Register now for the Green Kent Steward orientation

Come learn what the Green Kent Partnership is all about! The orientation will provide you with an understanding of how you can get involved as a Steward of your own restoration site or supporting other Stewards. You will also get a basic understanding of “tree-iage” and the four phases of restoration, plus have a lot of hands-on fun learning planting techniques and invasive removal. No experience necessary.  Register for the orientation by emailing Victoria, or call 253-856-5113 for more information.

HPIM1489March 23, 9:00 AM – Noon
Kent Senior Activity Center
600 E. Smith Street

Stewards are committed volunteers who lead a restoration project at a park or natural area, with the support of Green Kent staff. Stewards lead at least 4 work parties a year at their site, or contribute 20 hours of service on their own if they prefer. You can also become a Support Steward and help out when you can.

If you just want to pitch in for a few hours, visit and look for a work party coming up!

Here’s what some of the current Stewards are saying:

“I grew up in Kent, traveled Europe for a few years while serving in the Army, then came back to Kent. I joined the Green Kent Partnership because I have always had a passion for environmental issues, and I recognized the need to improve my own community. I chose to become a steward of Springwood Park because I believe it has a lot of potential. It’s a large park that needs a lot of love. With help from volunteers and the parks department, I know we can make it a great park.” – Springwood Park Steward Zandria Michaud

“I really love this program. It offers accountants like me the chance to get outside and do volunteer work. I can contribute to the community when I have time available. I have also been able to offer local teenagers service hours for school by having them help with the work. My grandson does miss the blackberries, but we can go explore the woods now instead!” – Pheasants Hollow Steward Nancy Terry

“I love the outdoors and I love doing things that benefit others. I spend a lot of time in the Kent Parks with my son JJ, so I thought this would be the perfect way to give back! I chose North Lake Meridian because it is right outside of the Meridian Junior High school and is next to the trail that kids walk through to get to school. I attended Meridian Junior High and walked that trail every day. There truly is something refreshing, relaxing, and rewarding about removing the naughty part of Mother Nature, and replacing it with the nice!  Playing in the mud is just a bonus.” – Lake Meridian Park Steward Debbie Larson

“My latest volunteer adventure is as a Steward for Lake Fenwick Park in Kent. This gives me the opportunity to work with fellow volunteers while getting my hands dirty . . . I don’t know ‘if no one is in the forest and a tree falls if it makes a sound’; however, I do know how much work a small group of volunteers can accomplish in a few hours on a Saturday.” – Lake Fenwick Park Steward Gina Tallarigo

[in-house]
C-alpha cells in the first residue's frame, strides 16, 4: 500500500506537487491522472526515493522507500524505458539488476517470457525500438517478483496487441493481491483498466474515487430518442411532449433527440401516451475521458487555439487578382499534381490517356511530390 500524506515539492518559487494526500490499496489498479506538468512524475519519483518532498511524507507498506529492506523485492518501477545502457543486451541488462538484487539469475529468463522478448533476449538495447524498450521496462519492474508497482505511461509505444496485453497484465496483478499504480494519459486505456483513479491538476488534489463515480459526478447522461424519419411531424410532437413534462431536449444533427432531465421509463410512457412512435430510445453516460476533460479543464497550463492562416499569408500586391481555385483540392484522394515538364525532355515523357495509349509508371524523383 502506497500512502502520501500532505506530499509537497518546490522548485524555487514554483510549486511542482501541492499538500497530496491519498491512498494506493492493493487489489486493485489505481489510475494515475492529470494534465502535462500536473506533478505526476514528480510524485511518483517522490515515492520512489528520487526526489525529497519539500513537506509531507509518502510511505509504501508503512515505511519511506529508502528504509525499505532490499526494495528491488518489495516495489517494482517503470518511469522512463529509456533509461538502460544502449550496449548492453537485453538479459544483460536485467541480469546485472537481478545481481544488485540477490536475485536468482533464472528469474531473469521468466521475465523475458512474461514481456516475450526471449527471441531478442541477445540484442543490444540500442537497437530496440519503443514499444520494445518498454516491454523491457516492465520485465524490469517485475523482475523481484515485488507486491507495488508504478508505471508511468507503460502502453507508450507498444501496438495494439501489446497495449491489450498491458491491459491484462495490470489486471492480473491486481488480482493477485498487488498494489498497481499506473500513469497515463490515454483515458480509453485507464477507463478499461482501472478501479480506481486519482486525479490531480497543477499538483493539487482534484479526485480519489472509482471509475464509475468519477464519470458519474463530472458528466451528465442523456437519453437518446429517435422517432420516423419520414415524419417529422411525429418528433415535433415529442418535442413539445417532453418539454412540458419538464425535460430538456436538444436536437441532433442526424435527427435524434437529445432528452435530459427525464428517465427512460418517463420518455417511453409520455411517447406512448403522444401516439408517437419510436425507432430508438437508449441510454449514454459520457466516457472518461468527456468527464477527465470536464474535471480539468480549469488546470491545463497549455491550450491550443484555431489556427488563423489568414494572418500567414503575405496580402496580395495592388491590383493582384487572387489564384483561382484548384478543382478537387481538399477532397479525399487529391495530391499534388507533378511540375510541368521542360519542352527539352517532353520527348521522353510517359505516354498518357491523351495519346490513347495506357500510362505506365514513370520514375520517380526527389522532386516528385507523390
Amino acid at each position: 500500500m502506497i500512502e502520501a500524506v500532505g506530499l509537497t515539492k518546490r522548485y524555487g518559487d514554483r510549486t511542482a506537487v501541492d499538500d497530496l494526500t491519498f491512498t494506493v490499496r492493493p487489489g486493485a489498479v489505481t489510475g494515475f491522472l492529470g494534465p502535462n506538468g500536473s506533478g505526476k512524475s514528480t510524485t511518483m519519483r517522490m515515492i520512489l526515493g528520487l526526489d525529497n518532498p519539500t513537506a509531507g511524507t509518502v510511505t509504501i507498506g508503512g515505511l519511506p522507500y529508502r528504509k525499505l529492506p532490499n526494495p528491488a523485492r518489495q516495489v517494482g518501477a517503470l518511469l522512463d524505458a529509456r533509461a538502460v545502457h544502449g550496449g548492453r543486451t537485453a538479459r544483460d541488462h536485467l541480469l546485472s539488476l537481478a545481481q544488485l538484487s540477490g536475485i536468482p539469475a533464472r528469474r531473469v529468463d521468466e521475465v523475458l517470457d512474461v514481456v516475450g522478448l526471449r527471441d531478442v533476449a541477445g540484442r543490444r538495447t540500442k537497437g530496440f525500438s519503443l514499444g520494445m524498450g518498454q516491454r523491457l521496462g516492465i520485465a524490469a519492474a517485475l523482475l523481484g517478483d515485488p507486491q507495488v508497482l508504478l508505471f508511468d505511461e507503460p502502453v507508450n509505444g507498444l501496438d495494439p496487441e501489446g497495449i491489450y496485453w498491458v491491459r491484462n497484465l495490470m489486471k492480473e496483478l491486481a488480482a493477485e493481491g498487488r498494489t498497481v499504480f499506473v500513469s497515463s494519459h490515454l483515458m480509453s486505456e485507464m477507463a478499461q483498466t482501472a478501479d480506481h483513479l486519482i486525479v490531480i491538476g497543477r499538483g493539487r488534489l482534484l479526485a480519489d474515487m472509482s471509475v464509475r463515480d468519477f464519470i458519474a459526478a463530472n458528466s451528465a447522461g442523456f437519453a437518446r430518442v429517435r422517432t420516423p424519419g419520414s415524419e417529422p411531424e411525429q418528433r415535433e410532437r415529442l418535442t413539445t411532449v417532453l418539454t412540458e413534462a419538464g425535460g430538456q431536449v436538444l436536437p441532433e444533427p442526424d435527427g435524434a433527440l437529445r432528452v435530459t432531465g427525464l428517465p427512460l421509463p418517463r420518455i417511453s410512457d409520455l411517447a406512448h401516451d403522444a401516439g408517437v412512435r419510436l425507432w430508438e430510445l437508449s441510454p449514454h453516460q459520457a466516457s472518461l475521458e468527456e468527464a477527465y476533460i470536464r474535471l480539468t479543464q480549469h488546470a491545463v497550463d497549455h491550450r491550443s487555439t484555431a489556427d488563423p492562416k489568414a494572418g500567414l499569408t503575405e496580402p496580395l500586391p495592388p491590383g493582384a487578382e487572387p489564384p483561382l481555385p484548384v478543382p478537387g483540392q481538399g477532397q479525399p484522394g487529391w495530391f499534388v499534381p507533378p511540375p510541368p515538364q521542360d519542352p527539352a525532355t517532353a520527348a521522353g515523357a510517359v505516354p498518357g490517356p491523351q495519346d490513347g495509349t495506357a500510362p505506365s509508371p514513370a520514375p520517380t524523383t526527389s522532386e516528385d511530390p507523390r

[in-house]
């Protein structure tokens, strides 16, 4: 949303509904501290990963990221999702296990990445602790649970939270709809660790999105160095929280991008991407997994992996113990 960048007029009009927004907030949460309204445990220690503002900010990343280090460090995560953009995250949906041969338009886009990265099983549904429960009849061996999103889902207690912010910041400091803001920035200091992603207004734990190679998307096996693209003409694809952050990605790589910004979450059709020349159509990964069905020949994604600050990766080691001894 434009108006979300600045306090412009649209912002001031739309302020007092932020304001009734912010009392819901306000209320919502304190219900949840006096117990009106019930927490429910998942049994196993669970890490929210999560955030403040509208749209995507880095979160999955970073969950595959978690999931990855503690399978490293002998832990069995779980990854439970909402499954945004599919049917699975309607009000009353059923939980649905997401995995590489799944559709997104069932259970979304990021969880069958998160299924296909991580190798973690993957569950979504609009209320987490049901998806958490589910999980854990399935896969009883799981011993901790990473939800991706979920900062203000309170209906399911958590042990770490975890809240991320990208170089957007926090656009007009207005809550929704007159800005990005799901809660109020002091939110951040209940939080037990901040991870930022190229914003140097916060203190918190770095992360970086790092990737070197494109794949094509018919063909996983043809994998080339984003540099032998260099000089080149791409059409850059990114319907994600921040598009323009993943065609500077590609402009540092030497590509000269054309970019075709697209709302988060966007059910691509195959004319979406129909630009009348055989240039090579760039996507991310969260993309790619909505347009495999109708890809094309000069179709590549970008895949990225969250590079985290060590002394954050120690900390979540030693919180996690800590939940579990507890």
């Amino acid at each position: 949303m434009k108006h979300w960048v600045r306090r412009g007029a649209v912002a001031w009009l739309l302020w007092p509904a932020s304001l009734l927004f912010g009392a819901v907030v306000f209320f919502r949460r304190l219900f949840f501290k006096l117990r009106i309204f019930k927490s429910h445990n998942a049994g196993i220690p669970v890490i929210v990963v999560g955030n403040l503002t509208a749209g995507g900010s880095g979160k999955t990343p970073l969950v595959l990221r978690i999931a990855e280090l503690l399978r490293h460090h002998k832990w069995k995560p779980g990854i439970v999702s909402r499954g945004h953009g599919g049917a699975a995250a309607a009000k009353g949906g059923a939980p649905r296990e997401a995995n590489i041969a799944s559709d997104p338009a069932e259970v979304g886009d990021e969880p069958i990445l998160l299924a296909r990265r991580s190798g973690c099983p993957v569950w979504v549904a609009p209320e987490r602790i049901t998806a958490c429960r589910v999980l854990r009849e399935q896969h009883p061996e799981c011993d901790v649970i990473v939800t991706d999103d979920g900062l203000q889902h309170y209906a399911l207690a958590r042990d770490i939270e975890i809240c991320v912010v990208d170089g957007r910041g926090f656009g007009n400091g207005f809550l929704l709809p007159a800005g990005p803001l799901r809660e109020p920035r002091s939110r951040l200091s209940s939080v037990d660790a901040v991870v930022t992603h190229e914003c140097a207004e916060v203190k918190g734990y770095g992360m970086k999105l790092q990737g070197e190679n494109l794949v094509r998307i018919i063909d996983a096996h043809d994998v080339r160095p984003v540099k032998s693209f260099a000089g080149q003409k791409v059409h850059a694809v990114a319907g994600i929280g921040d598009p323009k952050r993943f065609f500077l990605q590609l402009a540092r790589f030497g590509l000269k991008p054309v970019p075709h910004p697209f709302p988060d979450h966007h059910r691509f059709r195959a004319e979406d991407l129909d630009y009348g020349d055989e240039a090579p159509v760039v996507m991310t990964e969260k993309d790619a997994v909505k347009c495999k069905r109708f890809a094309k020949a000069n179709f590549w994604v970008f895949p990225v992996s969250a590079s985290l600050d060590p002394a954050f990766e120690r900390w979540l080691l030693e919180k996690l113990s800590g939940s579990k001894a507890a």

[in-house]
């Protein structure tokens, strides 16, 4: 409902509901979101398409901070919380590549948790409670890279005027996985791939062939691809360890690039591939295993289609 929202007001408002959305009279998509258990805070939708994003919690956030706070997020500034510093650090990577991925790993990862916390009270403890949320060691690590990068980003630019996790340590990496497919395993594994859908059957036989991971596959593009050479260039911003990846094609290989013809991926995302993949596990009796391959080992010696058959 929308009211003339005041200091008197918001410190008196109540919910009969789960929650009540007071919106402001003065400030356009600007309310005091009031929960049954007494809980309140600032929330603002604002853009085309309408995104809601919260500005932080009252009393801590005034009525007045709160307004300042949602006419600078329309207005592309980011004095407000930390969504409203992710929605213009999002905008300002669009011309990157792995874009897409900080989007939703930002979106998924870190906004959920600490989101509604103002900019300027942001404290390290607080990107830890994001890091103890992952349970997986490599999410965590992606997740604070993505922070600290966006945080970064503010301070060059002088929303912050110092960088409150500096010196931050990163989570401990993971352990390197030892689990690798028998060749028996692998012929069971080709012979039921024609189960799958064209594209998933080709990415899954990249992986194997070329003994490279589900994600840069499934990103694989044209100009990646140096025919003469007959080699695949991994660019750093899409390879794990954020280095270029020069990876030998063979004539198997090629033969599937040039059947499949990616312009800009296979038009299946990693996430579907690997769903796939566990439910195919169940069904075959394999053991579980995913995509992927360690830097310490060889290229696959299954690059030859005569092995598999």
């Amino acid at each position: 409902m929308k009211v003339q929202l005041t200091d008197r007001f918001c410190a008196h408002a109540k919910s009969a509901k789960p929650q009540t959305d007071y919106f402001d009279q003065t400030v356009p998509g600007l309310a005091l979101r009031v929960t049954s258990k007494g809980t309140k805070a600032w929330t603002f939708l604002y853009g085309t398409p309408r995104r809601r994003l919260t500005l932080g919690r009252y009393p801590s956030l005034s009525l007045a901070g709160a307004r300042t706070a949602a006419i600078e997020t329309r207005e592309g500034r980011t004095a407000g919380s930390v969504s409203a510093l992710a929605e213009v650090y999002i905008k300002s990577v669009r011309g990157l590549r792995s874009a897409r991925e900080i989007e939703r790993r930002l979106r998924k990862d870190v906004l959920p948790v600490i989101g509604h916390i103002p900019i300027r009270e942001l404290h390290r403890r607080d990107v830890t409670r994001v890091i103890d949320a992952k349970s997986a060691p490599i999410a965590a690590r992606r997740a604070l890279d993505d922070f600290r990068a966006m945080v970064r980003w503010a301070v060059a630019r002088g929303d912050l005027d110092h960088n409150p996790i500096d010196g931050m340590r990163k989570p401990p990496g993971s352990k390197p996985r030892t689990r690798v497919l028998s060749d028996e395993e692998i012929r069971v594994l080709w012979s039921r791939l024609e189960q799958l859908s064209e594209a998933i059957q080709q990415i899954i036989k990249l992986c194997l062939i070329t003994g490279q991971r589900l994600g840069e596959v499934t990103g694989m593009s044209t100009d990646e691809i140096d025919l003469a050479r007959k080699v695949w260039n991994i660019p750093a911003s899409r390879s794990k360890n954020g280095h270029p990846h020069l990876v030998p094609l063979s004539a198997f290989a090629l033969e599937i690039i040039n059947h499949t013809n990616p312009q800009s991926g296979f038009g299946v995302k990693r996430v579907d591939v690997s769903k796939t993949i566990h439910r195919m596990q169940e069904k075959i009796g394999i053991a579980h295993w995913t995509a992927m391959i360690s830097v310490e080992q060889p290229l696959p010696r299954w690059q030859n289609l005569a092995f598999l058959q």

Native Plant Propagator Workshop – Live Staking and Hardwood Cutting

Back in December, Forterra hosted a live staking and hardwood cutting workshop at Titlow Park in Tacoma.  After sporadic bouts of rain, we were lucky to have a beautiful December morning to learn more about propagating our own native plants for our restoration sites.

Why use live stakes and hardwood cuttings for native plant restoration?

Removing invasive plants
Removing invasive plants to make room for live stakes

Native plants have evolved for thousands of years and adapted to the soil, climate, and ecological conditions of the region.  This means that they are well-suited to take on not only long bouts of wet weather with low light, but also the dry Pacific Northwest summers that challenge the survival of non-native plants.  Because natives are so well adapted to these conditions, it means that they require less care and maintenance than non-native plants – this saves us time and money in our restoration projects.

Native plants can be sourced in a variety of ways such as in pots, plugs, as bare roots, from seeds, or from cuttings.  Each of these has advantages and disadvantages.  One of the main advantages of using live stakes and hardwood cuttings for your restoration projects is that these materials are cheap, often just costing an investment of your time, easy to store and transport, and easy to plant.

When is the best time to take cuttings and plant live stakes?

The best time to collect plant material to live stake is from late fall through early spring.  This is when plants in the Pacific Northwest are dormant.  This is also the best time to plant live stakes because they need fairly wet soil when planted.  This helps the stake establish new roots, and it makes planting much easier than in hard, dry soil.

What things should I consider when collecting live stakes or hardwood cuttings?

The first thing to know is that not all native plants are will propagate well as stakes or from cuttings.  While it’s OK to experiment some, and we encourage you to talk to other stewards, volunteers, neighbors and restoration professionals to share what works, it’s good to have a few “go-to” plants that we know do well.  These are listed below:

Native plants that propagate well from live stakes*

Red-osier Dogwood (Cornus sericea)

Black twinberry (Lonicera involucrata)

Pacific ninebark (Physocarpus capitatus)

Black cottonwood (Populus trichocarpa)

Nootka rose (Rosa nutkana)

Salmonberry (Rubus spectabilis)

Willows (Salix spp.)

Elderberries (Sambucus spp.)

Spirea/Hardhack (Spiraea douglasii)

Native plants that propagate well from hardwood cuttings*

Red-osier Dogwood (Cornus sericea)

Black twinberry (Lonicera involucrata)

Pacific ninebark (Physocarpus capitatus)

Black cottonwood (Populus trichocarpa)

Salmonberry (Rubus spectabilis)

Willows (Salix spp.)

Elderberries (Sambucus spp.)

Oceanspray (Holodiscus discolor)

Orange honeysuckle (Lonicera ciliosa)

Indian-plum (Oemleria cerasiformis)

Mock-orange (Philadelphus lewisii)

Red-flowering currant (Ribes sanguineum)

Thimbleberry (Rubus parviflorus)

Wild blackberry (Rubus ursinus)

Spirea/Hardhack (Spiraea douglasii)

Snowberry (Symphoricarpos albus)

Western yew (Taxus brevifolia)

Western redcedar (Thuja plicata)

What’s the difference between a live stake and a cutting?

Willow stake bundle
Willow stake bundle